We find out, through a discussion with a neighbor, that Escalante worked at a computer company, and left a higher paying job because he wanted to help Latino students learn so they can help themselves. He shows up at class dressed as a butcher with a cleaver and places parts of apples on the students’ desks to teach fractions. Pancho ate his apple, and when asked how much he has left, he says he only has a core. Escalante wittily mixes humor and math when he says, “You owe me a hundred percent. And I’ll see you in The People’s court.” A few students come in late, and are intimidating. But, Escalante uses his humor to deflate their threats. One gives him the finger, and the teacher calls him “finger man.” When Angel (Lou Diamond Phillips) reaches for Escalante’s pen, he warns the student that he might lose a finger. Then, he won’t be able to count to ten, which is a mathematical put-down, suggesting that using his hand is the only way he can add. He later shows the students a simple trick to use fingers to do more complicated computations, encouraging them by showing that they don’t have to be geniuses to solve problems. He basically tells them that showing contempt for education just to act cool now won’t help later in life, because “tough guys don’t do math. Tough guys fry chicken for a living.”

He has other effective classroom management techniques. He stands close to a student’s desk, interacting with that person one-on-one, as an individual, not as a member hiding out in a group. This way he can either inhibit bad behavior, or be supportive of positive academic participation. When one student, Lupe (Ingrid Oliu), rebels by refusing to take a test, he separates her from the group, placing her in a chair facing the rest of the class. Instead of his humor and antics providing entertainment, he tells her she is “the show,” and the other classmates ridicule her for being treated like a child in a time-out. Escalante turns the adolescent inclination of making fun of peers as a way to keep students in line.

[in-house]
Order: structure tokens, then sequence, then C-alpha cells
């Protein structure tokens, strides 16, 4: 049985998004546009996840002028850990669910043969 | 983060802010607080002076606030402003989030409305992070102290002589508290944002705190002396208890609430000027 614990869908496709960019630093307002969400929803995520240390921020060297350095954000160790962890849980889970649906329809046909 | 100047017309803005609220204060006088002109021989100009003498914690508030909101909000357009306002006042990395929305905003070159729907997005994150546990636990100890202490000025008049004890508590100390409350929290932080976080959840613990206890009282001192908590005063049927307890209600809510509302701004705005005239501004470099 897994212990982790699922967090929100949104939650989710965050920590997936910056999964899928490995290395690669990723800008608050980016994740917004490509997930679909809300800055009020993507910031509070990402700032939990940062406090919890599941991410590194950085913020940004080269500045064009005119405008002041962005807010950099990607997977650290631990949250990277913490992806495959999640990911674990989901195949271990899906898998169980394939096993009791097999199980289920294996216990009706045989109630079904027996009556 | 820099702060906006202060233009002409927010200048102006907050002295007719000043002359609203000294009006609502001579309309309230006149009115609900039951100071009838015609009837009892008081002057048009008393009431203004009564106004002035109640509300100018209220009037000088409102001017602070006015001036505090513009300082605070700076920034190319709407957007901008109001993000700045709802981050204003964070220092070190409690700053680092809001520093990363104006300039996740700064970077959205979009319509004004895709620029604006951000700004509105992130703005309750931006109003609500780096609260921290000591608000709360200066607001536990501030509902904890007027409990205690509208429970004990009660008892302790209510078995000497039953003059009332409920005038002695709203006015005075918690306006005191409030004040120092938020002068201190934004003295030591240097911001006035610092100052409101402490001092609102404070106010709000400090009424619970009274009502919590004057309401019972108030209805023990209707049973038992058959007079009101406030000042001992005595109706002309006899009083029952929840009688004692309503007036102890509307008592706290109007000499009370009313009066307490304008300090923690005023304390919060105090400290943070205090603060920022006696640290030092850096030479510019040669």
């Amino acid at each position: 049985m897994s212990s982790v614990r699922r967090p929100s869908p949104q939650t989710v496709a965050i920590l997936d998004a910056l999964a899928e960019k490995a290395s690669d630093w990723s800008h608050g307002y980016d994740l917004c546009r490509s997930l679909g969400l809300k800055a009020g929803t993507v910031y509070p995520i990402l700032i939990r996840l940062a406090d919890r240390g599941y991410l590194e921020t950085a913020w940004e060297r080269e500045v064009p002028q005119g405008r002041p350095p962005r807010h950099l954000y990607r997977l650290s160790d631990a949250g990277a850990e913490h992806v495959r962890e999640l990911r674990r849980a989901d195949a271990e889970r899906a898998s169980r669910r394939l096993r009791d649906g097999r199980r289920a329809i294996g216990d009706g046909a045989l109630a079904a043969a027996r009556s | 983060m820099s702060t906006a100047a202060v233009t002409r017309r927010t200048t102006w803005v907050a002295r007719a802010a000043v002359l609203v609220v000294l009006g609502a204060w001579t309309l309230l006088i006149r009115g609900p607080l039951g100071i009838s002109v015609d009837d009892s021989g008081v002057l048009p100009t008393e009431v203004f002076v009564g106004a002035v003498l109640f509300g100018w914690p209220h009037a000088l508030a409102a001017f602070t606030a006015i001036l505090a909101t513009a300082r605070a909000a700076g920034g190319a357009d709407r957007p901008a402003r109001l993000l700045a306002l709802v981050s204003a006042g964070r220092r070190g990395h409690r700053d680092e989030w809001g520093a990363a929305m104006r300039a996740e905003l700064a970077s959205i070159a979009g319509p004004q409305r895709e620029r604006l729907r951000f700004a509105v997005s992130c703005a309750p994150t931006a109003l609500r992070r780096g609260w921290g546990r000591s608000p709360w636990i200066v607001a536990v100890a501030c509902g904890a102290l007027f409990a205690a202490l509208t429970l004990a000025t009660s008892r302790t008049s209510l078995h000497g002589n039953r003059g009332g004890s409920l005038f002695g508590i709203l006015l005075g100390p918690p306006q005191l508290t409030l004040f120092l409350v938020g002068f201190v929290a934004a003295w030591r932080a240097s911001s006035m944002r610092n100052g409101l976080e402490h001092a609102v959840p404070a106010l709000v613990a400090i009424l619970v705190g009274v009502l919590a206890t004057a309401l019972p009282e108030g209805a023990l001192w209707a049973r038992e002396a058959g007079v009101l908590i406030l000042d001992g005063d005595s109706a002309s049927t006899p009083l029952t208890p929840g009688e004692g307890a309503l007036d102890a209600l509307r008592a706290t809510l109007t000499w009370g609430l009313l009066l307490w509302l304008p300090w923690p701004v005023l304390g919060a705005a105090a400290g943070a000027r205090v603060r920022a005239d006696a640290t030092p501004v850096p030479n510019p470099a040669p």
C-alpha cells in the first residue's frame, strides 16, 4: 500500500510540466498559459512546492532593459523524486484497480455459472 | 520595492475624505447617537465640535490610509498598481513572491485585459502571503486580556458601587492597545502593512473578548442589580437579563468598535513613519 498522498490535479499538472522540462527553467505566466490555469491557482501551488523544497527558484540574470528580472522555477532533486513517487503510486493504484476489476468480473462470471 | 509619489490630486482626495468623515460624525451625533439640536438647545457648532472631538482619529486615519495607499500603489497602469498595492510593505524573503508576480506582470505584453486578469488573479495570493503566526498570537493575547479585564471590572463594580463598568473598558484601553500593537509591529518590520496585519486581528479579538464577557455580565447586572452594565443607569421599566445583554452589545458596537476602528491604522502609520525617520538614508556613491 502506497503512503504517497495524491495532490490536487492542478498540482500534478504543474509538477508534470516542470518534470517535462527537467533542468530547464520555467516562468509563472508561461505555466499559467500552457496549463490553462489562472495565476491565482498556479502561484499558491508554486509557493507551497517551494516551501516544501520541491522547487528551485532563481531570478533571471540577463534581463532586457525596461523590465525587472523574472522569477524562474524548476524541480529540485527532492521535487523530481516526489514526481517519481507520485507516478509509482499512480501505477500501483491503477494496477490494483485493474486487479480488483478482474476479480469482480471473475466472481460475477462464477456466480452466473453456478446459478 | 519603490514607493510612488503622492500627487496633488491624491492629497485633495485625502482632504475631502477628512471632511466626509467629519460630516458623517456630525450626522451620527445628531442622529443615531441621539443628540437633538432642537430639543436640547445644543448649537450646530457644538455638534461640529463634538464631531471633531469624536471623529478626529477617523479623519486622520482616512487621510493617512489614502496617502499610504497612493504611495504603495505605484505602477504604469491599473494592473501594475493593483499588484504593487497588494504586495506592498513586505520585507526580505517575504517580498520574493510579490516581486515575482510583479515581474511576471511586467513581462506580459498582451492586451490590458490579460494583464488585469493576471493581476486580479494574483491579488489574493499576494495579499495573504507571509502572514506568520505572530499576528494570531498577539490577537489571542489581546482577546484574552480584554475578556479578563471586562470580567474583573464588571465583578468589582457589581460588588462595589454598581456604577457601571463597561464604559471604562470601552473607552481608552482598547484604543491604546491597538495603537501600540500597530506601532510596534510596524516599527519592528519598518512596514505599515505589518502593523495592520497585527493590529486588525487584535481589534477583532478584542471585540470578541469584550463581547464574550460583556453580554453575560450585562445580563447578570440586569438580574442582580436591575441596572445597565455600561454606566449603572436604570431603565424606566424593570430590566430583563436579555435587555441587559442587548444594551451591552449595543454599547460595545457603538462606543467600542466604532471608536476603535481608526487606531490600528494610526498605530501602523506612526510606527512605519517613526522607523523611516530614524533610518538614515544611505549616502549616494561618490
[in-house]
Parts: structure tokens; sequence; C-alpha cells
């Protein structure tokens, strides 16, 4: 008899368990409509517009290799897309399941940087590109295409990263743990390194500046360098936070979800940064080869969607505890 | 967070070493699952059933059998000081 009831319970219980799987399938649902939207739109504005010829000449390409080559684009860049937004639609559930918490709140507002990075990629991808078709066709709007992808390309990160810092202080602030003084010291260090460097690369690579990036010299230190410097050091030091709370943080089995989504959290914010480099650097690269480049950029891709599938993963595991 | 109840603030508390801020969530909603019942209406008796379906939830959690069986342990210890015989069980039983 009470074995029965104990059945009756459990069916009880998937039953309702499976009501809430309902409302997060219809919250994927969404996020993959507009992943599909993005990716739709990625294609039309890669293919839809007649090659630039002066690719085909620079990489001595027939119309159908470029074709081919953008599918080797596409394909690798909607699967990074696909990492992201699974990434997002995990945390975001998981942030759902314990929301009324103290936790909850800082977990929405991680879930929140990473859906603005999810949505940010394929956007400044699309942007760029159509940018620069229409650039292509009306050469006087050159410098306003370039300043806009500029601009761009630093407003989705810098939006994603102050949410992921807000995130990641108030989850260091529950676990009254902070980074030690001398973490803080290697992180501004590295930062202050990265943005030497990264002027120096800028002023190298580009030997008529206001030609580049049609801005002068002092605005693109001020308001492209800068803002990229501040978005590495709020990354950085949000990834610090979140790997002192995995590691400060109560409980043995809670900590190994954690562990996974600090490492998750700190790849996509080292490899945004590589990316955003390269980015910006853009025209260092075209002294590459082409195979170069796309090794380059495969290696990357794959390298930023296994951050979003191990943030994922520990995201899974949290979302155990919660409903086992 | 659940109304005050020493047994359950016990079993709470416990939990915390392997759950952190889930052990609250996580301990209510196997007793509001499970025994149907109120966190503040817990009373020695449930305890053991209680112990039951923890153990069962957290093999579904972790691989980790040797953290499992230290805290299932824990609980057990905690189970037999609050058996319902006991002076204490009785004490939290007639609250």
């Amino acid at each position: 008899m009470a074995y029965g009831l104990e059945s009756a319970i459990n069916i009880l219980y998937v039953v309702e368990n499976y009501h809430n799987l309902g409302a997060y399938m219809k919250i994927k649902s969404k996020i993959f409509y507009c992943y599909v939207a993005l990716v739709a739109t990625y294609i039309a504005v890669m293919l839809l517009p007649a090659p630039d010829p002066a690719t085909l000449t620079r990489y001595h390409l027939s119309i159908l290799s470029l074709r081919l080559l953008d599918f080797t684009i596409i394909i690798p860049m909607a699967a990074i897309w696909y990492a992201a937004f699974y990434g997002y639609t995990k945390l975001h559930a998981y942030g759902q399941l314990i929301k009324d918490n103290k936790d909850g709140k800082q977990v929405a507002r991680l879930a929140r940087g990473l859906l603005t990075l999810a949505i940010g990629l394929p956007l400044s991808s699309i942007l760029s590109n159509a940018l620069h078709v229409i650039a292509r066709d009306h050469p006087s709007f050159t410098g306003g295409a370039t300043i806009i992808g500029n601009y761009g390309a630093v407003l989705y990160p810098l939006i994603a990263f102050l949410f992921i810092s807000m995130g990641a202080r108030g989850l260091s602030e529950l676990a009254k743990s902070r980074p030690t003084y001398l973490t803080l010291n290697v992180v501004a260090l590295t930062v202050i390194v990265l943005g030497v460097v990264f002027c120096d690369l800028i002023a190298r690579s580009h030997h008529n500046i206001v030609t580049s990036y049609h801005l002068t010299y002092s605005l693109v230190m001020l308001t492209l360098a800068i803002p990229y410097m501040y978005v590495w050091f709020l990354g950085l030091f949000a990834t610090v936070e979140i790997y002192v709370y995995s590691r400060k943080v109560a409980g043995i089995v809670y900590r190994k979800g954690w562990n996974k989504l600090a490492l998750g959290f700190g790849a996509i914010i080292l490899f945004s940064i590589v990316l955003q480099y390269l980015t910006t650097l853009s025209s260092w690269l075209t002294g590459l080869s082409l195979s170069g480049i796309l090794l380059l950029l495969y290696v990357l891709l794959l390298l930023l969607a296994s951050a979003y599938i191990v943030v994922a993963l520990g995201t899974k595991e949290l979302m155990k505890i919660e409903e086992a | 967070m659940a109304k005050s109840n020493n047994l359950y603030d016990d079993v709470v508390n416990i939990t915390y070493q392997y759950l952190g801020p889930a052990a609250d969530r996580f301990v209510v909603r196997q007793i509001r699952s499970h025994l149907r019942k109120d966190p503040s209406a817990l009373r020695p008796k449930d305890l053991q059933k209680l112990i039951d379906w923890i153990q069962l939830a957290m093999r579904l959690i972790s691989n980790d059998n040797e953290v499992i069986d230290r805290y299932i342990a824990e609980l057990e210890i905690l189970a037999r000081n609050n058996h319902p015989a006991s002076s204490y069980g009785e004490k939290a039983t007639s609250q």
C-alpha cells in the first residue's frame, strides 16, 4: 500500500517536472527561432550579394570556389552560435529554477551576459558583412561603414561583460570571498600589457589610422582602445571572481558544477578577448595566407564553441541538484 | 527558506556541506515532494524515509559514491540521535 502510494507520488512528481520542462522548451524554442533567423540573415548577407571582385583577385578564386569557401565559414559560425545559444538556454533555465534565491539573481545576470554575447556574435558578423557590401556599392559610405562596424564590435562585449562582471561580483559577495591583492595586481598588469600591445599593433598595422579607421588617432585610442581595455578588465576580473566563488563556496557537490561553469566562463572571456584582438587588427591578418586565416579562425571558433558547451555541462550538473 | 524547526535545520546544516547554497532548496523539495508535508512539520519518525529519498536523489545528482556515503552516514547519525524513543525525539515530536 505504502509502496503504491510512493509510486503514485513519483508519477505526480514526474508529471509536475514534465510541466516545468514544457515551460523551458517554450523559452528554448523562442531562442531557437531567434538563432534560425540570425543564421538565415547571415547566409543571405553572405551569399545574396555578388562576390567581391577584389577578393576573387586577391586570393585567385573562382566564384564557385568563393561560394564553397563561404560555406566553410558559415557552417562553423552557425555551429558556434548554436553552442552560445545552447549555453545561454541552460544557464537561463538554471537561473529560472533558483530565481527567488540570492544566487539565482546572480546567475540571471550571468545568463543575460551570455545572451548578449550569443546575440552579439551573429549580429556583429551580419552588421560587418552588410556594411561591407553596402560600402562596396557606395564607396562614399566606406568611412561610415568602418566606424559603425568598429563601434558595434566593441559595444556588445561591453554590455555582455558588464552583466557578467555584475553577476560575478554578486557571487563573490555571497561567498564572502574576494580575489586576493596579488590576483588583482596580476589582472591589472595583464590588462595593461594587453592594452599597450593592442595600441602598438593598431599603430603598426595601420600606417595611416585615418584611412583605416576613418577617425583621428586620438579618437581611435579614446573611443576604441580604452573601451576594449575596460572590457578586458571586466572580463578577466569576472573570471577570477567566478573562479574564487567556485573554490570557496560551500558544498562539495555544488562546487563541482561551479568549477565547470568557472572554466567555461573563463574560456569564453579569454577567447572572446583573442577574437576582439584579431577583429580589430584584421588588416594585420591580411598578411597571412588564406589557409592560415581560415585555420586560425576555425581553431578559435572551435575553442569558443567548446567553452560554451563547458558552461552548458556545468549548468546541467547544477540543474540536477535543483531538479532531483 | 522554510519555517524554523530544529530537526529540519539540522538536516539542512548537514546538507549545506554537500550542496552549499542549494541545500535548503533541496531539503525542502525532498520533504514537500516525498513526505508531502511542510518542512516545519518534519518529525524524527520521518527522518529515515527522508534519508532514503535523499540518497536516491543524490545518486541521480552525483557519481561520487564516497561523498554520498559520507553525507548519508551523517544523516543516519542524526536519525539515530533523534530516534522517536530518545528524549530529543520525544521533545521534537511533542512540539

He wants his students to reach for something better out of life, so he challenges them. He says, “If the only thing you know how to do is add and subtract, you will only be prepared to do one thing: Pump gas.” He tells them they are going to learn algebra. He goads one of the “tough guys” to show that he can be smart, being able to add positive and negative numbers to get the answer of zero. He then appeals to their cultural background, to instill pride and associate it with math. He tells them, “neither the Greeks nor the Romans were capable of using the concept of zero. It was your ancestors, the Mayans, who first contemplated the zero. The absence of value. True story. You burros have math in your blood.”
At a math teacher meeting, Principal Molina (Carmen Argenziano) says that if the school doesn’t improve it will be put on probation, and will lose accreditation. Chairperson Ortega points out that there is no real help from the outside in terms of resources. One teacher is supposed to be teaching gym, not math. Another, because of better pay, is going into the aerospace industry. But Ortega’s attitude is a defeatist one, always blaming the situation, those obstacles, for the lack of success, and preaches resignation instead of an attempt to rise to the occasion. She even harbors racist inclinations against her own people, as she suggests that they would have to change the demographics of the district for the school to improve. She surrenders to the notion that they can’t teach “logarithms to seventh grade level kids.” She says that they have done all that they can, but, in contrast to this throwing in the towel attitude, Escalante says he can do more. He counters Ortega’s capitulation by saying, “students will rise to the level of expectation.” If they undercut the students confidence by saying they can’t accomplish goals, they will fail.

He tells the students they already have those extra obstacles mentioned above blocking them. In a society that preaches equality but practices prejudice, and assumes they can’t be smart, he says, “You already have two strikes against you: your name and your complexion.” Despite those imposed disadvantages, there is no reason to give up. Knowledge of mathematics will be the “the great equalizer,” leveling the playing field when they must compete for jobs. He wants them to face the reality that an employer does not want, “to hear your problems.” He wants them to understand by working hard, they can still hit a home run despite the “strikes” against them. But, they must have “ganas,” that is, the desire to achieve.